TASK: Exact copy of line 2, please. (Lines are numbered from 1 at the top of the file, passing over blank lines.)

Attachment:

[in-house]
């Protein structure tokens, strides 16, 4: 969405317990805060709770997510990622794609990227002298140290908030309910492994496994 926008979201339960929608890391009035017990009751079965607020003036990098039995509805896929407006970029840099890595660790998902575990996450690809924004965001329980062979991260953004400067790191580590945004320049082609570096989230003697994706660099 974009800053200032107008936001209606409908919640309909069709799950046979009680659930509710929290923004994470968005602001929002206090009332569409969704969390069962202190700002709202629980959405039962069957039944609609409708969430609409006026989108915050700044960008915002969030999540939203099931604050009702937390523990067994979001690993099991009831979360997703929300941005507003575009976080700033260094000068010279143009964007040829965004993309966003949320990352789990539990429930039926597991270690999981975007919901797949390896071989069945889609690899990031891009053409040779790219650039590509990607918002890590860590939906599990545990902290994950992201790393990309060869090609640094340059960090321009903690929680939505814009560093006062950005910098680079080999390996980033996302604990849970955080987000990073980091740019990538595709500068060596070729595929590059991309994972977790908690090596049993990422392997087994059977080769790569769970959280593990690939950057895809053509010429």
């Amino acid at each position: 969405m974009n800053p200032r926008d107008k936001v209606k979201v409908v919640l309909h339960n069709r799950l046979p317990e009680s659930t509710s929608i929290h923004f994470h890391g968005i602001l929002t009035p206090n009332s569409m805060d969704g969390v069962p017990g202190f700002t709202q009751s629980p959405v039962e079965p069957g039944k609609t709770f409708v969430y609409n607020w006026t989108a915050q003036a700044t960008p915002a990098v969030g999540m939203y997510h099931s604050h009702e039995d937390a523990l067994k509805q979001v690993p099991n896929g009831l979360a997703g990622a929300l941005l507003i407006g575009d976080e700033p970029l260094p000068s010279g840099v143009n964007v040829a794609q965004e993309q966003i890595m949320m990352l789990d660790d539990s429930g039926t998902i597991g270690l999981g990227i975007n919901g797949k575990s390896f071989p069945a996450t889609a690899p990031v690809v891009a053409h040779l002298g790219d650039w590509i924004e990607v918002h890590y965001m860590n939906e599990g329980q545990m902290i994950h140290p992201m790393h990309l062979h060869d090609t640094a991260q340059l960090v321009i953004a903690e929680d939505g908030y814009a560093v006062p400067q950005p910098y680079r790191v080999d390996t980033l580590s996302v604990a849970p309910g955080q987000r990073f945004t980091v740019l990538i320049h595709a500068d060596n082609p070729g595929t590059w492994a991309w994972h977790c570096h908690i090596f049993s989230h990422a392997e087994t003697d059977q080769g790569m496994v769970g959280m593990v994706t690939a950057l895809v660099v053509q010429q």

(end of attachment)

């Protein structure tokens, strides 16, 4: 969405317990805060709770997510990622794609990227002298140290908030309910492994496994 926008979201339960929608890391009035017990009751079965607020003036990098039995509805896929407006970029840099890595660790998902575990996450690809924004965001329980062979991260953004400067790191580590945004320049082609570096989230003697994706660099 974009800053200032107008936001209606409908919640309909069709799950046979009680659930509710929290923004994470968005602001929002206090009332569409969704969390069962202190700002709202629980959405039962069957039944609609409708969430609409006026989108915050700044960008915002969030999540939203099931604050009702937390523990067994979001690993099991009831979360997703929300941005507003575009976080700033260094000068010279143009964007040829965004993309966003949320990352789990539990429930039926597991270690999981975007919901797949390896071989069945889609690899990031891009053409040779790219650039590509990607918002890590860590939906599990545990902290994950992201790393990309060869090609640094340059960090321009903690929680939505814009560093006062950005910098680079080999390996980033996302604990849970955080987000990073980091740019990538595709500068060596070729595929590059991309994972977790908690090596049993990422392997087994059977080769790569769970959280593990690939950057895809053509010429």